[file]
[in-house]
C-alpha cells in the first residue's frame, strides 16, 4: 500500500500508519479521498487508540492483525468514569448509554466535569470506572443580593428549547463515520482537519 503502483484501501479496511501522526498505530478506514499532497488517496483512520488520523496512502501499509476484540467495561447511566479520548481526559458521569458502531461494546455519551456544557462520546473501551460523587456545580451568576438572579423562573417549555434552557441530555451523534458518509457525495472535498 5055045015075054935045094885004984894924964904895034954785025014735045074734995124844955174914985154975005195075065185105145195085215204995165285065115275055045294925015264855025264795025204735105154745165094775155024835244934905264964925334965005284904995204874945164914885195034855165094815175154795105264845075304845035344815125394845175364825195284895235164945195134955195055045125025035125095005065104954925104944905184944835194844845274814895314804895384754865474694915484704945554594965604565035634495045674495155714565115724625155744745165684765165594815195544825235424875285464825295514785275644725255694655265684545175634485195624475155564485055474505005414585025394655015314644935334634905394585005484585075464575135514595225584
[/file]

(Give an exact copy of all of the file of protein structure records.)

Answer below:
[in-house]
C-alpha cells in the first residue's frame, strides 16, 4: 500500500500508519479521498487508540492483525468514569448509554466535569470506572443580593428549547463515520482537519 503502483484501501479496511501522526498505530478506514499532497488517496483512520488520523496512502501499509476484540467495561447511566479520548481526559458521569458502531461494546455519551456544557462520546473501551460523587456545580451568576438572579423562573417549555434552557441530555451523534458518509457525495472535498 5055045015075054935045094885004984894924964904895034954785025014735045074734995124844955174914985154975005195075065185105145195085215204995165285065115275055045294925015264855025264795025204735105154745165094775155024835244934905264964925334965005284904995204874945164914885195034855165094815175154795105264845075304845035344815125394845175364825195284895235164945195134955195055045125025035125095005065104954925104944905184944835194844845274814895314804895384754865474694915484704945554594965604565035634495045674495155714565115724625155744745165684765165594815195544825235424875285464825295514785275644725255694655265684545175634485195624475155564485055474505005414585025394655015314644935334634905394585005484585075464575135514595225584